There's often a narrow margin between a successful business and a struggling one. Something as simple as credit-card processing fees can spell the difference between black ink and red. But if you think those fees are an unavoidable cost of doing business, think again.
When the Fine Print Isn't So Fine for You
As we trend toward a cashless society, more and more businesses have begun accepting credit cards — which also means accepting the processing fees that come along with them. But what many merchants fail to realize is that those rates are flexible. And the merchants often end up paying way more than they need to.
To give you just one example: Let's say your business accepts different cards with processing rates that range from 1% to 3%. Some third-party processors simply round everything up to the highest rate and charge 3% for all cards. So even if you accept four cards that charge 1% and just one card that charges 3%, you end up paying your processor 3% across the board. The merchants are actually entitled to rebates in that scenario, but few know enough to ask.
I ask. And when I get those rebates for my clients, they treat me like a modern-day Robin Hood because they had no idea that was even possible. (I had one client who had been paying 7% for years. When I told him how badly he was getting ripped off, he had some colorful words for the processor who had been taking advantage of him.)
I see unnecessary fees floating around in credit-card agreements all the time. My goal is to get rid of them. I try to live in the margins of volume and be really fair to people.
The Card Benefits the Customer (So the Customer Should Pay for It)
Another simple approach to the high cost of processing fees is what I call the "gas station solution" — one price for cash, another price for credit.
It's simple. If you run a sandwich shop, you charge $10 for a cash sale and, say, $10.40 for the same sale with a credit card. In that instance, most customers will simply pay the higher cost for the convenience of using their card. A few will switch to cash. Not many will choose to go elsewhere — although the situation is highly subjective. Some merchants simply aren't comfortable with a two-tier pricing structure. Others are convinced that their customer base wouldn't accept it. Only you can decide what's right for your business.
By the way, some businesses try to get around the credit card question by using popular online money-transfer systems instead. Those are an acceptable "for now" solution for certain startups, but they aren't scalable for a growing business. And there are often crippling stipulations hiding in the terms of service. I know of one merchant who had his entire $30,000 online account frozen when a customer disputed a single $10 charge.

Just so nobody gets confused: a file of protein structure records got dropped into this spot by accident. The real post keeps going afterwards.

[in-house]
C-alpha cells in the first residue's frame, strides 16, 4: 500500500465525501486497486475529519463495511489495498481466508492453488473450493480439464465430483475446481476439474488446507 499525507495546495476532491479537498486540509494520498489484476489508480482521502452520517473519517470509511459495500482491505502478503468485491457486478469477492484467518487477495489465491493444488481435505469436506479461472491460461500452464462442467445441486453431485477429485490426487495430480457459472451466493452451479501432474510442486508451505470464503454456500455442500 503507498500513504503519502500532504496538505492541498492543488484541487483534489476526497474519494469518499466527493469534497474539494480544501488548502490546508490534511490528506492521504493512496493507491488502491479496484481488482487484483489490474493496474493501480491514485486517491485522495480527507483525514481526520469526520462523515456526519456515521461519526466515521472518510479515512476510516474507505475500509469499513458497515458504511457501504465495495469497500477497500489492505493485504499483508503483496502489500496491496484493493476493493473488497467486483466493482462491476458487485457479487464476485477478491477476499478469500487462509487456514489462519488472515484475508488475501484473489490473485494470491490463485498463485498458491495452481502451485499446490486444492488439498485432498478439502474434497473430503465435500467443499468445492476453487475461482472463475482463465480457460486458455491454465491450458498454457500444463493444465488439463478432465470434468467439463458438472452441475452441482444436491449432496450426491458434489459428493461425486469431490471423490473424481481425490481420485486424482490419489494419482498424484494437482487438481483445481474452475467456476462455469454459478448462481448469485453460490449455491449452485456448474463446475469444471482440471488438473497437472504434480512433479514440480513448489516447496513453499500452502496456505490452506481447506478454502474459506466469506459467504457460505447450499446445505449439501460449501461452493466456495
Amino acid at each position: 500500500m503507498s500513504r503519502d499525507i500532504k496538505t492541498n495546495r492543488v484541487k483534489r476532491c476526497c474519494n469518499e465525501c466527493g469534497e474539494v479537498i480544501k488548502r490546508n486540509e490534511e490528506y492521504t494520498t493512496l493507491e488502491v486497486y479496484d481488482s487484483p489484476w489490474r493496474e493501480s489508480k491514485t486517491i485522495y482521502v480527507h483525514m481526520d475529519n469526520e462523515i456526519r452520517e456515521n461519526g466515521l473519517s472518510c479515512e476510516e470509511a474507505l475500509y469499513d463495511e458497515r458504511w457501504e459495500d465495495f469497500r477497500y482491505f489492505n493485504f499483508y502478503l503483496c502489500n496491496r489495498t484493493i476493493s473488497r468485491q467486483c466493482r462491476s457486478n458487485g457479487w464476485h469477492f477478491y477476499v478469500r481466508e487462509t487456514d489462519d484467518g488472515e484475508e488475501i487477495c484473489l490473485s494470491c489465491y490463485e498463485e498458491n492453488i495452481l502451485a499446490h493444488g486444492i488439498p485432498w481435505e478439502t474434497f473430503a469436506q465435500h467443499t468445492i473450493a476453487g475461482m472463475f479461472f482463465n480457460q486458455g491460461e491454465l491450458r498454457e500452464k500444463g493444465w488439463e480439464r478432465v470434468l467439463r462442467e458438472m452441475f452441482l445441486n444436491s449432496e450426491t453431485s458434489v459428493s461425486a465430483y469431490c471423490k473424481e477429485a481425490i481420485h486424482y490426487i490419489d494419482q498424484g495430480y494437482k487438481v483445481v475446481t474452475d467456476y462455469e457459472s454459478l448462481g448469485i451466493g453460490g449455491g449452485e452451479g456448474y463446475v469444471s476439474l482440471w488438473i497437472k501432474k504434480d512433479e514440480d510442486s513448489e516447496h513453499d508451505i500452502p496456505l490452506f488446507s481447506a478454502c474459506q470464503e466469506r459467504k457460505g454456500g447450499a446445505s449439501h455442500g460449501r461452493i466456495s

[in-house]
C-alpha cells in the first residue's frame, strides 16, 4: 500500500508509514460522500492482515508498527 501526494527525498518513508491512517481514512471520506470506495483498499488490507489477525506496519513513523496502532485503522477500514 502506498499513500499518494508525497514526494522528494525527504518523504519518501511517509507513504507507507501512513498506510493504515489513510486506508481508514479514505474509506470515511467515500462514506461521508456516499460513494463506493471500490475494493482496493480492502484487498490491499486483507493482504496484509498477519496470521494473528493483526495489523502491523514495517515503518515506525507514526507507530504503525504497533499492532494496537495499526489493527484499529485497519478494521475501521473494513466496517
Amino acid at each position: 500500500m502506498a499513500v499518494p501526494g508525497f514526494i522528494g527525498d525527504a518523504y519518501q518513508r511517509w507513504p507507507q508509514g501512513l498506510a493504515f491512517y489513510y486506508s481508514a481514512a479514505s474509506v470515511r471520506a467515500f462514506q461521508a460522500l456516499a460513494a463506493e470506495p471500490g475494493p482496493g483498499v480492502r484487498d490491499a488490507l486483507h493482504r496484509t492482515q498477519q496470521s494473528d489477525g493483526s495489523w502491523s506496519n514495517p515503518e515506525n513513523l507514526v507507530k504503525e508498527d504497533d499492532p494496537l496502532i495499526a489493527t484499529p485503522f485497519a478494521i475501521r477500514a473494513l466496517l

A Eureka! Moment for Professional Services Firms
Finally, many businesses that have not traditionally considered credit cards are discovering that cards can be a terrific way to solve an age-old problem with accounts receivable.
The check is in the mail. We've all heard that one, right? The problem is, by the time we realize the check is not in the mail, that payment can be 45 days past due — or more. And we've got a cash-flow problem.
To resolve that, many professional services firms now require that the client furnish a credit card upfront, with the stipulation that the final payment will automatically be charged to the card upon completion of the work. The benefits are twofold: Either you get paid once the job is done, or the card gets declined and you can begin the collection process immediately.
That process doesn't have to be adversarial, either. If the card is declined, you can just have a conversation with the client about the state of their business without framing it as a collections call. You can begin working on a solution to the problem right from the start rather than let it fester.
Best of All, It Works Both Ways
Credit cards also benefit the client in that arrangement. For one thing, instead of writing a big check as soon as the work is complete, they get an extra 30 days to make that payment by putting it on their card. In most cases, they can then pay the balance in installments if they choose. Plus, those large charges can give the client a big boost on airline miles and other rewards programs. (I've heard of clients who helped fund vacations through the miles they accumulated in this way.)
Like it or not, cashless commerce is spreading to every type of business. You can either figure out how to make it work in a way that's fair to both you and your clients — or you can get left behind.Walter Ramin is a merchant services specialist in New York City